Russia will provide Europe with a third of gas

At the 20th World Energy Congress in Rome (WEC), held in mid-November, Russian representatives assured that Europe had chosen them for many years to come as a priority area for energy supplies.

Gazprom, in particular, intends to increase its share in the European gas market by 2015 from the current 26% to 33%. It seems that the EU initiative to protect the domestic energy market does not particularly bother Russia.

Recall that last month the European Commission published bills providing for the separation of electricity production from transmission lines and gas production from its transportation, respectively. These requirements can also apply to companies from countries outside the European Union that supply energy to the EU. Therefore, they directly affect the Russian gas monopoly Gazprom, which shows a clear interest in the purchase of electricity assets and gas infrastructure in Western Europe. Incidentally, Deputy Chairman of the Gazprom Board Alexander Medvedev once again expressed his dissatisfaction with the EU legislative initiative during the congress.

However, the tone of the Russian Minister of Energy and Industry of Russia Viktor Khristenko during WEC-2007 was much more restrained. He noted that the European Union, when changing legislation in the energy sector, should understand that consumers are only one link in the chain, and it is also important to consider the situation of suppliers. But Khristenko also emphasized that it would be incorrect to talk about disagreements between Russia and the European Union over new legislative initiatives. “This is the EU’s sovereign right to make decisions within the framework of its legislation,” he said.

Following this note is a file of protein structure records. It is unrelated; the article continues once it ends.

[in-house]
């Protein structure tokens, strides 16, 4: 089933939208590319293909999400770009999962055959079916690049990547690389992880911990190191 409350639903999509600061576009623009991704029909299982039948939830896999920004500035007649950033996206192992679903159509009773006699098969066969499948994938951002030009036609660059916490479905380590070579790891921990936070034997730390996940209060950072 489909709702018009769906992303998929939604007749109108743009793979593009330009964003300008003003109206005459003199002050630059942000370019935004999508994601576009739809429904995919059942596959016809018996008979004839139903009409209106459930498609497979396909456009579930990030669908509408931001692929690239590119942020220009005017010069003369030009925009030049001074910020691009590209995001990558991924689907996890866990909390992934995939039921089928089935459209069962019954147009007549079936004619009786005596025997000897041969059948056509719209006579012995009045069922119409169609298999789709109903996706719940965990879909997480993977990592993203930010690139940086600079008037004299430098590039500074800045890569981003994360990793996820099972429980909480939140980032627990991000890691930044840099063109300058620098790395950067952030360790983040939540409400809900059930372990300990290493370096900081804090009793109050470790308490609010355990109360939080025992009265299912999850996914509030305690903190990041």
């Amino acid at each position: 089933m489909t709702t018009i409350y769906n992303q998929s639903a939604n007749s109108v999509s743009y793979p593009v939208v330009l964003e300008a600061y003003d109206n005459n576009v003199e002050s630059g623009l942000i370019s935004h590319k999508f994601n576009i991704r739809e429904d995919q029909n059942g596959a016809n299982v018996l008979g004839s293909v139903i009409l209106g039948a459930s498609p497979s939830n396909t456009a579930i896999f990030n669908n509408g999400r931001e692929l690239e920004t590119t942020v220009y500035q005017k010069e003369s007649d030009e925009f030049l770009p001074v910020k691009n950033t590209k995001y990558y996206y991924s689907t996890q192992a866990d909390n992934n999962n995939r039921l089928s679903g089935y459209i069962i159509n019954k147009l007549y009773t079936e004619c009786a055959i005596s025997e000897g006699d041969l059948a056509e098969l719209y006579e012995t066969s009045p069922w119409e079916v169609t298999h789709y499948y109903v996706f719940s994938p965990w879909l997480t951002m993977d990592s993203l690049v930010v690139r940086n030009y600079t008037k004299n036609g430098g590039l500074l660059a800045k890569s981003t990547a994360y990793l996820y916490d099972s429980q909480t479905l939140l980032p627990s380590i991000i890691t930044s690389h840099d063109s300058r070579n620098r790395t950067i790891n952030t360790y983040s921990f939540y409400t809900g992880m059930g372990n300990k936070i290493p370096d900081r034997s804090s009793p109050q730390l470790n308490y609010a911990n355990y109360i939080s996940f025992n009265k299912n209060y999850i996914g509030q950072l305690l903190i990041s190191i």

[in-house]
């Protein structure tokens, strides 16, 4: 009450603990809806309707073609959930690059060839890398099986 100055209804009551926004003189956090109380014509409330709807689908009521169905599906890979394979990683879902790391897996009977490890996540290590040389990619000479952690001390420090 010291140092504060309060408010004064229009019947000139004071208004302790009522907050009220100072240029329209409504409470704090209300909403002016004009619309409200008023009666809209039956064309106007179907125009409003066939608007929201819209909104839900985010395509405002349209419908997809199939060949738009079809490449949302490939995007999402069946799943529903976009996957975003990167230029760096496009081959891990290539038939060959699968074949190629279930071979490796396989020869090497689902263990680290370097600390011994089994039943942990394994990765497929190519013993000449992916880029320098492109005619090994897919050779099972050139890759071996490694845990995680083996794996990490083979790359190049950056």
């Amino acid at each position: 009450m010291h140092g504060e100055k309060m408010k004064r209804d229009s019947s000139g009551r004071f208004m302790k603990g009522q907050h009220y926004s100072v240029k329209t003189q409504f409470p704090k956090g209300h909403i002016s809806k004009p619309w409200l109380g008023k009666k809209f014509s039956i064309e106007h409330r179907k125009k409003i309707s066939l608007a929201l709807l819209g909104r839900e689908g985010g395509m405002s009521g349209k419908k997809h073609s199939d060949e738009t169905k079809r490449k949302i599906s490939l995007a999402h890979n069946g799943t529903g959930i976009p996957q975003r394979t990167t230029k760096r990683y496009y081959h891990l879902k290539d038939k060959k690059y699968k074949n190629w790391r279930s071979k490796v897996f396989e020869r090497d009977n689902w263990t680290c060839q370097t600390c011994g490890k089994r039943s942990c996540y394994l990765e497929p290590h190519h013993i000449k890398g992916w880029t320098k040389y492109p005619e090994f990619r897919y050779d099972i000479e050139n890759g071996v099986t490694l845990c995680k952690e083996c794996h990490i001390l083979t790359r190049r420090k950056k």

In addition, the consequences of the recent initiatives of the European Commission in the energy sector (if they are adopted) may not be clear at all. The chairman of the board of the German energy giant E.ON, Wolf Bernotat, recently announced that Brussels’s plans to disaggregate companies are unlikely to be realized, given that such important EU members as France and Germany oppose them.

And even if Gazprom faces some difficulties in acquiring new energy assets in Europe, the proceeds from the export of “blue fuel” to the EU are immeasurably more important both for him and for the budget of the Russian state. It is in increasing gas exports to Europe that the main strategy of the Russian gas monopoly for the coming years lies. Despite negotiations on gas supplies to China and Korea, the European market is today the most important for the company and will remain so for the foreseeable future. At a congress in Rome, it was announced that by 2015, Gazprom intends to increase its share in the European gas market to 33% (from the current 26%). Moreover, most of the gas export from Russia will be based on long-term contracts. Therefore, Europeans, apparently, need to prepare for the fact that the role of Russia as a supplier of energy resources will only increase.

True, experts disagree on the reality of Gazprom’s ambitious plans. A number of them are sure that there is every opportunity for this if, along with long-term gas supply contracts, it is possible to agree on serious investments from European investors. Others believe that increasing deliveries abroad will be extremely problematic due to the rapidly growing Russian domestic demand for fuel.

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